R1 Success Story: WaterFire Arts Center, Providence, R.I.
EPA Grant Recipient:
assessment and cleanup
multi‐use arts center
rubber manufacturing, machine shop
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Brownfields Success Story: WaterFire Arts Center, Providence, Rhode Island (pdf)
The world‐famous WaterFire arts organization transformed a blighted property in a disadvantaged Providence neighborhood into a new arts center and headquarters for the nonprofit. The investment and support of the Brownfields program was a key part of this important project, which will help WaterFire continue to be an important artistic and economic force in Providence for years to come.
Motivation for Redevelopment
WaterFire has continued to grow in prominence over the past quarter century, expanding both its own programming as well as promoting arts and education throughout Providence. By 2012, they needed a new headquarters from which to coordinate their operations. They found a suitable 1.3‐acre property conveniently located on Valley Street, but contamination from a long history of industrial activity on the site complicated their plans. The property had been used by various industries since the mid‐1800s, most notably the US Rubber Company for manufacture of rubber products for many years until the mid‐1900s when it was transferred to a local company for a machine shop. In recent years, it was also used for records management and storage. Contaminants such as petroleum, heavy metals, and polychlorinated biphenyls had to first be evaluated and cleaned up before WaterFire could move forward with their plans.
Luckily, WaterFire had the support of the RI Department of Environmental Management, who invested about $105,000 of its EPA Brownfields statewide grant funding to conduct in‐depth assessment of the contaminants at the site and begin preparing the plans for how best to clean it up. WaterFire then successfully applied for direct cleanup grant funding from EPA in 2013, winning a total of $600,000 for the three parcels that make up the property.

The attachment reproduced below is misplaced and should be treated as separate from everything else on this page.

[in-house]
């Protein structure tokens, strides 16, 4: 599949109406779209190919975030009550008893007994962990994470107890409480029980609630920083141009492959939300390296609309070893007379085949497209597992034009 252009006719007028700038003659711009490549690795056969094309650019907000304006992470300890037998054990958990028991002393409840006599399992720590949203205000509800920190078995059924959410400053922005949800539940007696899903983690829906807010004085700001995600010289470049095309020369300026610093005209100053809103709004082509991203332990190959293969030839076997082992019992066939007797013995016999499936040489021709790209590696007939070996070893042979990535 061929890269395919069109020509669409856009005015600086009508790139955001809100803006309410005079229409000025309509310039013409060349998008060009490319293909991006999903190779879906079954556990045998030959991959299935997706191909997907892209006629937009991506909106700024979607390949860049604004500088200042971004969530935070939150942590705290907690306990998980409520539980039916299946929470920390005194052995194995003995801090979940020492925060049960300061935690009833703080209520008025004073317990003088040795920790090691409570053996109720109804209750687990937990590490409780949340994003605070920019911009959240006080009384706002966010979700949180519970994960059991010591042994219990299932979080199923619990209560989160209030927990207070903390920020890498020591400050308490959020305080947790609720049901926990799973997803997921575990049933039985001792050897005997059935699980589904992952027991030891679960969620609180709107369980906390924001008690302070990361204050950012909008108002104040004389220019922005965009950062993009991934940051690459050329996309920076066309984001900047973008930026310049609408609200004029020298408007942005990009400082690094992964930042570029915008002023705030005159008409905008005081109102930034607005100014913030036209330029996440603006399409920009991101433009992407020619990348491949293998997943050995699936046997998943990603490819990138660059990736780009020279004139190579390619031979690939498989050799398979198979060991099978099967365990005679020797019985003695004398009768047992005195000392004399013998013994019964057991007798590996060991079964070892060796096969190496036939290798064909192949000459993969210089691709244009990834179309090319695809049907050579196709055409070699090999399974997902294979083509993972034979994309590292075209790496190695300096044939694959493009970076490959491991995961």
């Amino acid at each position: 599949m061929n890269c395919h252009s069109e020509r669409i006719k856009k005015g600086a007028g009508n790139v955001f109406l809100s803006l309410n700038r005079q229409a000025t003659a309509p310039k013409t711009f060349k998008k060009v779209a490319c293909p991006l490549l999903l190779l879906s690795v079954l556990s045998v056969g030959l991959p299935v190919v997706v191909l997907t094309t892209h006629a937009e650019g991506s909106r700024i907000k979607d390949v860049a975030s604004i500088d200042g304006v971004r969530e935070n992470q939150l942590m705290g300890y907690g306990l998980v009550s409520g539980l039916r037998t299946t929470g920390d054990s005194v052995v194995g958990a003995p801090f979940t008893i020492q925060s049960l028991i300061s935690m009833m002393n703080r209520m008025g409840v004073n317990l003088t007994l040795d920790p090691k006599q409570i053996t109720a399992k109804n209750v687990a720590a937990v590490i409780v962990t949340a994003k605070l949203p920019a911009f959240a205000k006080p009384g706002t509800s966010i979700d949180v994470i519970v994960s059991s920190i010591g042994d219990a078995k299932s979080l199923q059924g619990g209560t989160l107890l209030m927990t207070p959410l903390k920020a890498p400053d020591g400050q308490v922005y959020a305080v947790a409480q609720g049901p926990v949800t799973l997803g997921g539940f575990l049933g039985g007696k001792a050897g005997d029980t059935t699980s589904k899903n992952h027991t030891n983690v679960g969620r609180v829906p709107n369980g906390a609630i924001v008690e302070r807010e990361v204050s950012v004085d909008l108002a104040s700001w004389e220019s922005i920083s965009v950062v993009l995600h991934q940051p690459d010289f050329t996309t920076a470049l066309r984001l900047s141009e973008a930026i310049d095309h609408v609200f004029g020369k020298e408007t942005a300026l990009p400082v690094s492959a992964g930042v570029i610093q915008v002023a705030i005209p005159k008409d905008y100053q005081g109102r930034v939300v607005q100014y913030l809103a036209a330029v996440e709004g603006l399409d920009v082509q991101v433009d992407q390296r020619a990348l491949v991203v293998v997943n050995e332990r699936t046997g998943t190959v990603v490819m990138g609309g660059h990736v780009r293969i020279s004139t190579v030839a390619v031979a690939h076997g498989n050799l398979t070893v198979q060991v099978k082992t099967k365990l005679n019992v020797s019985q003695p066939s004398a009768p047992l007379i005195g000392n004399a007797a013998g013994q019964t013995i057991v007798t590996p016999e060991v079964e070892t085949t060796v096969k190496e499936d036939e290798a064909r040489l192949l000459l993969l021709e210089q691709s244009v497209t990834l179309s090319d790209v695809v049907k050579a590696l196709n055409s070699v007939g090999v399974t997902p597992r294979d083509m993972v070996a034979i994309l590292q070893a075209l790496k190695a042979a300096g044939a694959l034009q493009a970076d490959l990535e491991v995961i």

WaterFire undertook the cleanup in partnership with EPA and DEM staff. Project challenges included having to address additional contamination uncovered during the cleanup and navigating a complex property transfer process to allow for the use of New Market Tax Credits, a financing mechanism designed to help stimulate investment in low‐income communities, which was critical to this project. An additional boost to the project was an award of state bond providing over $3 million toward the cleanup.
Partnership and persistence paid off in Providence. WaterFire completed the cleanup and construction project and opened their new center in 2017. What was once a vacant and contaminated industrial property is now a community‐focused arts center with program offices and arts spaces that incorporate innovative historic preservation and sustainable building practice.
"The remediation of a historic property and development of the WaterFire Arts Center was a game changer for our organization and Providence's Valley/Olneyville neighborhood. The financial and operational support and leadership of the US EPA and RI DEM were catalysts for and integral to the success of this major community initiative."Peter Mello
Managing Director and co-CEO, WaterFire
Through its recurring urban river sculptural art events, WaterFire is not only a public arts organization, but also a community revitalization and environmental advocate. WaterFire has continued to pay forward its experience through its leadership in the Brownfields areawide planning project by the City of Providence in the Woonasquatucket River neighborhoods and sharing its new arts center as a location for community engagement. One of the unique features of the center is the Main Hall, which provides 15,000 square feet of uninterrupted exhibition, performance, and event space with a 40‐foot ceiling. Activities in the building have included arts production, performance, and exhibition.
This headquarters serves as a home base to support the main events of WaterFire, which consist of music, rotating performance art, and over 80 stunning bonfires installed on the three rivers of downtown Providence. Since the first WaterFire lighting in 1994, these events have drawn more than 15 million visitors, from Rhode Island residents to international tourists, generated over $1 billion in economic impact, and supported thousands of jobs in the community. It has been praised as a powerful work of art and a moving symbol of Providence's renaissance. WaterFire has brought life to the downtown, and now, through its new arts center, continues its work to revitalize Rhode Island's capital city.
EPA 901 F 21 001